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Clare Piller

It’s always hard when a friend dies, but particularly hard when that friend is much too young. The lively, beautiful blonde Clare Piller and I worked at the Canadian Conference of the Arts in 1972-73, organising conferences with government officials and artists to make sure the arts in Canada were well funded, or simply funded at all. Clare was vastly more mature and worldly-wise than I – she had a husband and small children and wore panty-hose and eyeliner, whereas I – no surprise – lived in a communal house, wore Goodwill sweaters and Converse sneakers and worked with my feet on my desk. We got along famously. Lots of crazy funky wonderful people worked at the CCA then, including Terry, Nancy and Anne-Marie, and before the memorial yesterday, we gathered for lunch nearby, to get caught up with each other and to commemorate Clare. We’ve all been friends for 35 years and call ourselves the Crones. We believe in Crone Power. One day I’ll write about why.

Our friend Clare, with her classy blonde hair and great wardrobe, cared desperately about the fate of the arts in this country and worked to support them her entire adult life, as well as raising 3 children and looking utterly fabulous the entire time. Yesterday, at her memorial service, I found out that she was only 63 when she died – 4 years older than I. In a slide show of her life, the heartbreaking last shot showed her, hair short and grey, hugging one of her grandchildren.
Though I hadn’t kept up much of a friendship with Clare, I was deeply affected by the loss of someone so committed to artists, so vital and young. The rest of the day I felt like I’d been smacked with a baseball bat; teaching that night was harder work than usual. I just can’t imagine what it would be like to have to say good-bye, in the prime of life, to your children, your brand new grandchildren, your husband of many years and the work you love. Until then, Clare had what looked like a charmed life – a childhood of wealth and privilege, a solid marriage and healthy children, a farm in the Ontario countryside, a house in a Nova Scotia cove, work that mattered. But at the end, Clare, who had given so much, was dealt the worst blow possible. Unfair.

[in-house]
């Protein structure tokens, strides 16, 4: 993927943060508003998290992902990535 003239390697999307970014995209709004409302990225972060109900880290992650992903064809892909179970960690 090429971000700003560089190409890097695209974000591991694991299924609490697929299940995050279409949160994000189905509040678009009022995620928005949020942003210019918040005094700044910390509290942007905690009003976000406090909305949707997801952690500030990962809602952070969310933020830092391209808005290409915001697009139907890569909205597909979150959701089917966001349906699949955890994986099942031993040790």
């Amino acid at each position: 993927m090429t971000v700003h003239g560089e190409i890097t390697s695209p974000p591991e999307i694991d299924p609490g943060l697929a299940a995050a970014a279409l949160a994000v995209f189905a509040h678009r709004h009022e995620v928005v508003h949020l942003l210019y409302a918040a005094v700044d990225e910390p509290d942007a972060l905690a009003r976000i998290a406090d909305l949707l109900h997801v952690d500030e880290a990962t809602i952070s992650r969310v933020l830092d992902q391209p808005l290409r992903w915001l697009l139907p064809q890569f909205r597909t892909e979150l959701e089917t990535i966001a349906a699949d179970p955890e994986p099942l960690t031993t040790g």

But then, it’s never fair, is it? Life.

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3 Responses to “Clare Piller”

  1. Bender says:

    Thank you Beth for this wonderful entry on your blog. I stumbled upon it will googling my mum's name in attempt to test the video I just posted on youtube. You can find the slideshow you've referenced here:

    http://www.youtube.com/watch?v=SnSxX4ZWBv4

    Thank you for your kind words, thoughts and attendance to the memorial last month. My mum would have loved to see everyone together as we were that day.

    Christiaan Piller

  2. rgkjersey says:

    This afternoon, I was going through my great aunt's papers for our family history and came across an old newspaper cutting from 1933 with details of a concert given by Ettore Mazzoleni in the UK. Why was this there? I then found a photo of a Mrs Mazzoleni and my great aunt and finally a receipt for a party wall payment dated 3 Nov 1928 for 2 properties in Swindon, signed "F Mazzoleni". Now I had the clue – the Mazzolenis lived next door to the Macphersons at 185 and 184 Victoria Rd, Swindon. Later on, I found the passenger list of the RMS Alaunia which sailed from Southampton to Quebec and Montreal on 29 July 1933 with my great aunt and a Mrs C Mazzoleni on board. This piqued my interest and I came across the Mazzoleni family in Canada. My great aunt has been dead for almost 18 years so I can't find out more of the background but what a lovely connection over the years and continents (I live in the Channel islands!) My best wishes to all the Mazzoleni descendants. Robin Kelly

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About Beth

I began keeping a journal at the age of nine. Nearly fifty years later, I started this online journal, sharing reflections, reviews, updates, and the occasional secret.

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